A massive 3,600-year-old palace was found near Sparta
Ongoing excavations at a site in the southern Peloponnese are offering rare insight into the ancient past of Laconia, about which very little physical evidence exists. The Greek Ministry of Culture released several photographs yesterday showing the newly unearthed ruins of an ancient palace likely built during the 17th-16th century BC.
Excavations in the southern Peloponnese are offering rare insight into the ancient past of Laconia, which we still know little about. The Greek Ministry of Culture released several photographs yesterday showing the newly unearthed ruins of an ancient palace likely built during the 17th-16th century BC.
The royal building had 10 rooms and rose near the ancient city of Lacedaemon (Sparta), in the south-eastern Peloponnese region of Laconia. Archaeologists believe it was brought down by a fire in the late 14th to early 13th century BC. Though the blaze was devastating, razing several buildings of the complex, tablets and seals made of unbaked clay were preserved, their still-readable archaic inscriptions dating back to the Mycenaean Age.
Covering an expanse of 3.5 hectares, the site on Aghios Vassilios Hill near the village of Xirokambi on the Sparta plain has been under excavation since 2009, and excavations in the area produced clay tablets with inscriptions detailing religious ceremonies, names and places written in a script named Linear B. It is the oldest script ever discovered in Europe, first appearing in Crete from around 1375 BC and was only deciphered in the mid 20th century.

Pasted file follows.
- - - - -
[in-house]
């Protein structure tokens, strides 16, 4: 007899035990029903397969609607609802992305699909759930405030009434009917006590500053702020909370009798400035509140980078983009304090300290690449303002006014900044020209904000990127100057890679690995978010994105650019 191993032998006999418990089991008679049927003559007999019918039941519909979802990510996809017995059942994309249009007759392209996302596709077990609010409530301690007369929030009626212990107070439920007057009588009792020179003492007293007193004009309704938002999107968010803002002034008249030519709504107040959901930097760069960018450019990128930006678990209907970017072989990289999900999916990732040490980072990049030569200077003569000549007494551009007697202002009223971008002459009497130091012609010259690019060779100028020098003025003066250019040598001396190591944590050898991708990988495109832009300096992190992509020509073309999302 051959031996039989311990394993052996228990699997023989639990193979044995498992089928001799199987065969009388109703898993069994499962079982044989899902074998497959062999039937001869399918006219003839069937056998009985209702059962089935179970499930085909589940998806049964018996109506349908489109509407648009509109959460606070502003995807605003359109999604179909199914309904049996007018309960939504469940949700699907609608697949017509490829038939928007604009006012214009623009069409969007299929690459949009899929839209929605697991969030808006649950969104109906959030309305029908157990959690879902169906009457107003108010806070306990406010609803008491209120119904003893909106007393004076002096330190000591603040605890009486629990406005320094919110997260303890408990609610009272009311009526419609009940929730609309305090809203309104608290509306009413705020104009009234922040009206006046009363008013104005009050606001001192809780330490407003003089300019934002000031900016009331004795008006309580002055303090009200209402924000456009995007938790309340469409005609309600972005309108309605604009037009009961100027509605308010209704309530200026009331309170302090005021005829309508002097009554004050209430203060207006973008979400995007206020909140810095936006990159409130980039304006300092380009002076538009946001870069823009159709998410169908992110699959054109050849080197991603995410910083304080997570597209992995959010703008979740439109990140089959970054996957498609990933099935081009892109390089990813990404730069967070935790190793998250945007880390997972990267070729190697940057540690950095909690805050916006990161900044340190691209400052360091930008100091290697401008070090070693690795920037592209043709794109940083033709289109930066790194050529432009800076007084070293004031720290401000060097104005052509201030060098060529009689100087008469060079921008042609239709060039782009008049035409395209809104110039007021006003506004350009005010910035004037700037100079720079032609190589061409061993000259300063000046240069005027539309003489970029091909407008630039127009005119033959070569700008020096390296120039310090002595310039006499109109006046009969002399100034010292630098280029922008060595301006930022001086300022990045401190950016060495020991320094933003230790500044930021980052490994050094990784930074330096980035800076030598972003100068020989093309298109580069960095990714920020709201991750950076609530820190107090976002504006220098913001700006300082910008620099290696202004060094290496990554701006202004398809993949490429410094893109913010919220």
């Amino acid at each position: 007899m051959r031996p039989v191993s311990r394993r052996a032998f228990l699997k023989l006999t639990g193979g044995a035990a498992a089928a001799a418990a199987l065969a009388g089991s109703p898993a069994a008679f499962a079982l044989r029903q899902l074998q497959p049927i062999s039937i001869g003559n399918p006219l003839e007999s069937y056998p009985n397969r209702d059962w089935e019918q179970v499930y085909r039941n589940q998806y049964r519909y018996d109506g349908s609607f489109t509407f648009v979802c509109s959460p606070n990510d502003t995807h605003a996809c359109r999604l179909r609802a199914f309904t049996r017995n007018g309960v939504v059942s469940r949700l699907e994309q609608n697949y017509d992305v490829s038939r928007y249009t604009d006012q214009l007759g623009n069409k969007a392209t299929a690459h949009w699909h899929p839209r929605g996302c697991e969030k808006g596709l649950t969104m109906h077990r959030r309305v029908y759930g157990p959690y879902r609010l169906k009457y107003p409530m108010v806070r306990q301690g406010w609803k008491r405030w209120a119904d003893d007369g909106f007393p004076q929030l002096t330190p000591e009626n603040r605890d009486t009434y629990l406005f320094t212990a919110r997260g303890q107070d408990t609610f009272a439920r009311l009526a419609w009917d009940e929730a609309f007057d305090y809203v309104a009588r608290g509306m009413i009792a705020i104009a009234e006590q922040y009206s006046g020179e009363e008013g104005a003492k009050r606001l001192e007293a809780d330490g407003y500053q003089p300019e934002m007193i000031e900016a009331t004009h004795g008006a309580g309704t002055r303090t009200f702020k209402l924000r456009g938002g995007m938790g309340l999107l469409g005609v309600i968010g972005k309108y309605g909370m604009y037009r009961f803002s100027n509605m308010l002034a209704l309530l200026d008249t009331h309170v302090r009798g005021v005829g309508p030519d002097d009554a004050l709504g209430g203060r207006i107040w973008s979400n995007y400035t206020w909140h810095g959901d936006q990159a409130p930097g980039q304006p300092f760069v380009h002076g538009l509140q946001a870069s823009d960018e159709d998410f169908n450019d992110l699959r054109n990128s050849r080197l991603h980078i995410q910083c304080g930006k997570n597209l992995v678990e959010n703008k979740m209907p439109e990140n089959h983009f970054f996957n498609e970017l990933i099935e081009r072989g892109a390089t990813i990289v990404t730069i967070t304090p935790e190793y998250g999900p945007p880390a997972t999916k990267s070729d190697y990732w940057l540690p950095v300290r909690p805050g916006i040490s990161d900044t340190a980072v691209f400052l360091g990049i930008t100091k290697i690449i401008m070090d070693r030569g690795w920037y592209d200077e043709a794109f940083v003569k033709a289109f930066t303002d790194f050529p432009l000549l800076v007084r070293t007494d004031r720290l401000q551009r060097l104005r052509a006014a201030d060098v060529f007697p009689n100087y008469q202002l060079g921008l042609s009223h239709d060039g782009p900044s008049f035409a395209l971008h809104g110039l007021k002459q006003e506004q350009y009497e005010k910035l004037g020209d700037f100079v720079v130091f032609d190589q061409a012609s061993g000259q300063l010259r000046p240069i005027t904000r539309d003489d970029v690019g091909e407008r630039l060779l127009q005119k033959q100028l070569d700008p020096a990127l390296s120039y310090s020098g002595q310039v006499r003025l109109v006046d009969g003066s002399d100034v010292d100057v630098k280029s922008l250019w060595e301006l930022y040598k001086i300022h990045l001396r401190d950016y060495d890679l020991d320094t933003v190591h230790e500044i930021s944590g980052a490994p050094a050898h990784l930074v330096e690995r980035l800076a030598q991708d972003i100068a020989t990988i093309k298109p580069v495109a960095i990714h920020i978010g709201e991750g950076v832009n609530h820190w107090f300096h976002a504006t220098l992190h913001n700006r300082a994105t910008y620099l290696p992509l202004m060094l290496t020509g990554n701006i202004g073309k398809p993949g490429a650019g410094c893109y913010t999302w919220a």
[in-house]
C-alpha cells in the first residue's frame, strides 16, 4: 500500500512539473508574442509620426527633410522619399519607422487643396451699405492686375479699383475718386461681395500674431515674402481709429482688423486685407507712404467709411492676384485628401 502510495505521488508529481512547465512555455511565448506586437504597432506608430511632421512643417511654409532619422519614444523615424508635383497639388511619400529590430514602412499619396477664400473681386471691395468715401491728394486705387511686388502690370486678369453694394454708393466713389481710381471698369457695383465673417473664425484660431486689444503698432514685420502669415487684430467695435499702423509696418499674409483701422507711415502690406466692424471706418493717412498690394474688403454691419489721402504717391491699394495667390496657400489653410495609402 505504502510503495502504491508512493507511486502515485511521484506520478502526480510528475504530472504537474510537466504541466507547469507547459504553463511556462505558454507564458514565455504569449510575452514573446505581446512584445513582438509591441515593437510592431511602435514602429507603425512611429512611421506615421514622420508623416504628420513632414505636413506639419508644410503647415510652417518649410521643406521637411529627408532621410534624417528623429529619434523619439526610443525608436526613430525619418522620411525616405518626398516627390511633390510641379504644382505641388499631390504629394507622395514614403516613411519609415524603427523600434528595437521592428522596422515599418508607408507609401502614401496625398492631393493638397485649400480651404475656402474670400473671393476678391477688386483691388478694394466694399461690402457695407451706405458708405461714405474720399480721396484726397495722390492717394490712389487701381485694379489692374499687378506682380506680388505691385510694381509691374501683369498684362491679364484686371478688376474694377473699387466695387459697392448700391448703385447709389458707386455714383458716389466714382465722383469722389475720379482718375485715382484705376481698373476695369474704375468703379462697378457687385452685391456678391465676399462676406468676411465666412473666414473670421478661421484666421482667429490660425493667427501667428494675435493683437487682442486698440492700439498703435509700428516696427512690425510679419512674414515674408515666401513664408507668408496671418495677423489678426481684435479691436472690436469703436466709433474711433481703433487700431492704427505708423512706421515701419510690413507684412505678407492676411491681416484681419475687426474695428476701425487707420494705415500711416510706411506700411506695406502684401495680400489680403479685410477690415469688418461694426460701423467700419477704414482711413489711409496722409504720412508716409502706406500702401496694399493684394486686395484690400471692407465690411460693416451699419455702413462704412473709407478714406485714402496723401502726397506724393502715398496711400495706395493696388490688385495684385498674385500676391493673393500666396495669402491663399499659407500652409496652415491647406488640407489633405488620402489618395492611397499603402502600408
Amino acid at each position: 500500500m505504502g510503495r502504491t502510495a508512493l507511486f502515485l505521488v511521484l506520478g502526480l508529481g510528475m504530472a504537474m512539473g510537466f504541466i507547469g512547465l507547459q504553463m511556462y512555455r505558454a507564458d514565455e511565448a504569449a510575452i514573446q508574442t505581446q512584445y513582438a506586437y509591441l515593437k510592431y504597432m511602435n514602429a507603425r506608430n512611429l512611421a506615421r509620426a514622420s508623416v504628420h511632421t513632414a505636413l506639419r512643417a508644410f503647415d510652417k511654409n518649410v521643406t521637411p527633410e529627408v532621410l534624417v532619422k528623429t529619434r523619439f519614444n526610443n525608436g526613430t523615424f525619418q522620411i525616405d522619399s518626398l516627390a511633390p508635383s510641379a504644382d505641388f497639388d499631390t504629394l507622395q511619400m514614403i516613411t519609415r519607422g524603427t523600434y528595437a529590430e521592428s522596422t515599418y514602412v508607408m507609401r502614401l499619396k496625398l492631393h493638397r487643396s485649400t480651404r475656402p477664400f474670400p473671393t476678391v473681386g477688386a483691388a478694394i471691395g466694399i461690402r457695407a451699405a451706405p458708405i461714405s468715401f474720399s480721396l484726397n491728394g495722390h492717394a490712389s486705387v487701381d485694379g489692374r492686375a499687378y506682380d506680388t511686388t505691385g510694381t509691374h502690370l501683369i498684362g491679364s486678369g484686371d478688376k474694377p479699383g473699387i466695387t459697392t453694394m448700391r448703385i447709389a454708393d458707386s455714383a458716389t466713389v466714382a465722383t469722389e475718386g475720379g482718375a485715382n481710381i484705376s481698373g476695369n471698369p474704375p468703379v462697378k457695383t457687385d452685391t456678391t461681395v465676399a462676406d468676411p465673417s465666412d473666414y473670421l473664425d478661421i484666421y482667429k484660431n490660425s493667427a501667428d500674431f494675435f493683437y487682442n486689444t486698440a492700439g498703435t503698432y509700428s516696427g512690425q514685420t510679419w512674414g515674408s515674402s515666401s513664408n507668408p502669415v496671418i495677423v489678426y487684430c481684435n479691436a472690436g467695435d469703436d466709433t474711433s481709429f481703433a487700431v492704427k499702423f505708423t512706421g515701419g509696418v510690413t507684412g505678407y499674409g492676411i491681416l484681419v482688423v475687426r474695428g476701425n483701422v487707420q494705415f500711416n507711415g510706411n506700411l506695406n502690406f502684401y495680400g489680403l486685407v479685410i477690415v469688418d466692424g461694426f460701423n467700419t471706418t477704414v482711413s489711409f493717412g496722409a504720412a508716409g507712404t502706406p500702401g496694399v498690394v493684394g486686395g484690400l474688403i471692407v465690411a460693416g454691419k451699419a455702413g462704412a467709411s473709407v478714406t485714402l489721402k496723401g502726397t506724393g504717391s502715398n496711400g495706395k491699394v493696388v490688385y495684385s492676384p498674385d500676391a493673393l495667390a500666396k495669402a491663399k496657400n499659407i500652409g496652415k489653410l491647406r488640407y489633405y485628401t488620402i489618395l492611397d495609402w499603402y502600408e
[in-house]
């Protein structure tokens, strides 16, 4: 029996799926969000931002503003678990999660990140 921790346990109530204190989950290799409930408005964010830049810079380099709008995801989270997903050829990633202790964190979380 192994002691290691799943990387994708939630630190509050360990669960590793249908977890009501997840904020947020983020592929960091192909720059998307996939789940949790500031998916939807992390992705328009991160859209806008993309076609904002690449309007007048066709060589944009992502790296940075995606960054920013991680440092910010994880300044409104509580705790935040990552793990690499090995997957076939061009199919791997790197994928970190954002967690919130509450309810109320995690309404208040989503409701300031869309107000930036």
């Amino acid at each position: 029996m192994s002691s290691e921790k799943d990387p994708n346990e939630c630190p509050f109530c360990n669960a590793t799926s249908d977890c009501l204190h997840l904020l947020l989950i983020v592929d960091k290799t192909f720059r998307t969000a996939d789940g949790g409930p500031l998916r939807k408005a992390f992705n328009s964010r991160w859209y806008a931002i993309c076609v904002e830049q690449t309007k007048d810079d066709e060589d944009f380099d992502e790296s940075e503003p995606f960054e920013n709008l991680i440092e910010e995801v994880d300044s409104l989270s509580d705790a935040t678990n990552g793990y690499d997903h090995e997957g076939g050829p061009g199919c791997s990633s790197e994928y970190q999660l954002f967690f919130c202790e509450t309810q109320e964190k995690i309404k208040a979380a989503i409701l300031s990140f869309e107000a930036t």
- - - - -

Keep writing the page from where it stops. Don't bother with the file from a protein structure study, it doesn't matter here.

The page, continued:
Archaeologists retrieved objects of worship, clay figurines, and a cup adorned with a bull’s head. A number of these artifacts were discovered in what is believed to have been the palace’s archive, which also contains records of commercial transactions, offerings to a sanctuary, male and female names, as well as the places where they lived– pointing to a highly organized and sophisticated bureaucracy.
The fire that destroyed the complex is also believed to have preserved a sanctuary, which has yielded valuable evidence such as clay and ivory idols, decorative objects and 21 bronze swords.
A second building found on the site contains fragments of murals, suggesting that the palace’s more prominent structures were richly decorated, the Culture Ministry said in its briefing on ongoing excavations.
The new discovery will allow for more research on the “political, administrative, economic and societal organization of the region”, and provide “new information on the beliefs and language systems of the Mycenean people,” the ministry said in a statement.
According to the culture ministry, more than 150 archaeological excavations were have been carried out in Greece so far this year, “demonstrating the importance of the archaeological wealth and cultural heritage of the country.”
“The palace complex of Aghios Vassilios Hill provides us with a unique opportunity to investigate the creation and evolution of a Mycenaean palatial centre in order to reconstruct the political, administrative, economic and social organization of the region”, said the culture ministry.
The latest discovery is considered to be the most significant discovery made in the region. Experts have termed the discovery to be a fascinating discovery.